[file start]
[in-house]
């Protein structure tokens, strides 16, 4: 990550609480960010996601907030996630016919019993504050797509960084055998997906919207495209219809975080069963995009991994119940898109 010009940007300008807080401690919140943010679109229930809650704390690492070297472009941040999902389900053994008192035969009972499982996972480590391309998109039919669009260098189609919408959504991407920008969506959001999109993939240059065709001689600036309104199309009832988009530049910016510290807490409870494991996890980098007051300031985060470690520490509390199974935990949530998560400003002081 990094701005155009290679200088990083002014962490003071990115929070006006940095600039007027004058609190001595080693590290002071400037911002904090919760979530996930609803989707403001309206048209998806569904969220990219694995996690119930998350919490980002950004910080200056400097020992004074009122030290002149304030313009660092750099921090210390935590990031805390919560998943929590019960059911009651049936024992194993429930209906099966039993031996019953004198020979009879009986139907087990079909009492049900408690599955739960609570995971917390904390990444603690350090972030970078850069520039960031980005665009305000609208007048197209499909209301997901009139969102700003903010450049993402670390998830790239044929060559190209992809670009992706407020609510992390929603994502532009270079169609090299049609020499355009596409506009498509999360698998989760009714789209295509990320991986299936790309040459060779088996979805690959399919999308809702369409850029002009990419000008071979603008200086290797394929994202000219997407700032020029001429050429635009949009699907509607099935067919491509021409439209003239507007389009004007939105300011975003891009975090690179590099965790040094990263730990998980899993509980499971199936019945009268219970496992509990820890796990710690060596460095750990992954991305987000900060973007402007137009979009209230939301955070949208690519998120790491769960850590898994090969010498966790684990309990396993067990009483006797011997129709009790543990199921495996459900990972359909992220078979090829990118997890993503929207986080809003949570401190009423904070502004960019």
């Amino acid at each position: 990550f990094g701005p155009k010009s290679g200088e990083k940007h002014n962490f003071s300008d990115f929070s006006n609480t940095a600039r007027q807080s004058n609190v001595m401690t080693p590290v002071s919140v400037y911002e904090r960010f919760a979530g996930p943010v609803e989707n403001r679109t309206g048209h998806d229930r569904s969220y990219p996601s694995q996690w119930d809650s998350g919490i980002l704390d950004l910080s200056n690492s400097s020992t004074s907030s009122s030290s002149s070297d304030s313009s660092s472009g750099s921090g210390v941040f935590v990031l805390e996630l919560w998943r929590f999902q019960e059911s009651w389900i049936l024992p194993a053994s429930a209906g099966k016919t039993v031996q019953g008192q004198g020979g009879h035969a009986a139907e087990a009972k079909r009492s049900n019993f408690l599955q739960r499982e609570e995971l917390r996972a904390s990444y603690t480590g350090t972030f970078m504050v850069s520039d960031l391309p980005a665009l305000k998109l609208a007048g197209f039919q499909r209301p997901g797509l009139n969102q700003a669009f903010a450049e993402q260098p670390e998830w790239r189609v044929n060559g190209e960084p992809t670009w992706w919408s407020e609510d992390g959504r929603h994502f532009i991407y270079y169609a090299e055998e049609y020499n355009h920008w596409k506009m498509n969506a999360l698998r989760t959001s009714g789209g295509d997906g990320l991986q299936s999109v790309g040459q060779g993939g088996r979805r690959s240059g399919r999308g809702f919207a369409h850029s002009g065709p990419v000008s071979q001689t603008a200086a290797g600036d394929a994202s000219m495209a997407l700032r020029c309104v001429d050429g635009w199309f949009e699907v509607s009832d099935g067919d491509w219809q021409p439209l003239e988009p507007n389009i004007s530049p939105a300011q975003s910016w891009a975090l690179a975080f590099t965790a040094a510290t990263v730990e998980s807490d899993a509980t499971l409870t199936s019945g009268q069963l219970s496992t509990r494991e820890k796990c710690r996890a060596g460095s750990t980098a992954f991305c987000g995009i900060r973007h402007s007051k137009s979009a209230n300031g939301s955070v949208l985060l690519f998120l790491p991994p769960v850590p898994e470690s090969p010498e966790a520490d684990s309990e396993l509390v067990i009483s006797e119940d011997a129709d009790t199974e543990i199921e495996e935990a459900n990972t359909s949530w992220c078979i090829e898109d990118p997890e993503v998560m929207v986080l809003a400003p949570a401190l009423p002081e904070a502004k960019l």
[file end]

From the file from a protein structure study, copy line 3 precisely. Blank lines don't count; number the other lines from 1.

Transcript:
């Amino acid at each position: 990550f990094g701005p155009k010009s290679g200088e990083k940007h002014n962490f003071s300008d990115f929070s006006n609480t940095a600039r007027q807080s004058n609190v001595m401690t080693p590290v002071s919140v400037y911002e904090r960010f919760a979530g996930p943010v609803e989707n403001r679109t309206g048209h998806d229930r569904s969220y990219p996601s694995q996690w119930d809650s998350g919490i980002l704390d950004l910080s200056n690492s400097s020992t004074s907030s009122s030290s002149s070297d304030s313009s660092s472009g750099s921090g210390v941040f935590v990031l805390e996630l919560w998943r929590f999902q019960e059911s009651w389900i049936l024992p194993a053994s429930a209906g099966k016919t039993v031996q019953g008192q004198g020979g009879h035969a009986a139907e087990a009972k079909r009492s049900n019993f408690l599955q739960r499982e609570e995971l917390r996972a904390s990444y603690t480590g350090t972030f970078m504050v850069s520039d960031l391309p980005a665009l305000k998109l609208a007048g197209f039919q499909r209301p997901g797509l009139n969102q700003a669009f903010a450049e993402q260098p670390e998830w790239r189609v044929n060559g190209e960084p992809t670009w992706w919408s407020e609510d992390g959504r929603h994502f532009i991407y270079y169609a090299e055998e049609y020499n355009h920008w596409k506009m498509n969506a999360l698998r989760t959001s009714g789209g295509d997906g990320l991986q299936s999109v790309g040459q060779g993939g088996r979805r690959s240059g399919r999308g809702f919207a369409h850029s002009g065709p990419v000008s071979q001689t603008a200086a290797g600036d394929a994202s000219m495209a997407l700032r020029c309104v001429d050429g635009w199309f949009e699907v509607s009832d099935g067919d491509w219809q021409p439209l003239e988009p507007n389009i004007s530049p939105a300011q975003s910016w891009a975090l690179a975080f590099t965790a040094a510290t990263v730990e998980s807490d899993a509980t499971l409870t199936s019945g009268q069963l219970s496992t509990r494991e820890k796990c710690r996890a060596g460095s750990t980098a992954f991305c987000g995009i900060r973007h402007s007051k137009s979009a209230n300031g939301s955070v949208l985060l690519f998120l790491p991994p769960v850590p898994e470690s090969p010498e966790a520490d684990s309990e396993l509390v067990i009483s006797e119940d011997a129709d009790t199974e543990i199921e495996e935990a459900n990972t359909s949530w992220c078979i090829e898109d990118p997890e993503v998560m929207v986080l809003a400003p949570a401190l009423p002081e904070a502004k960019l």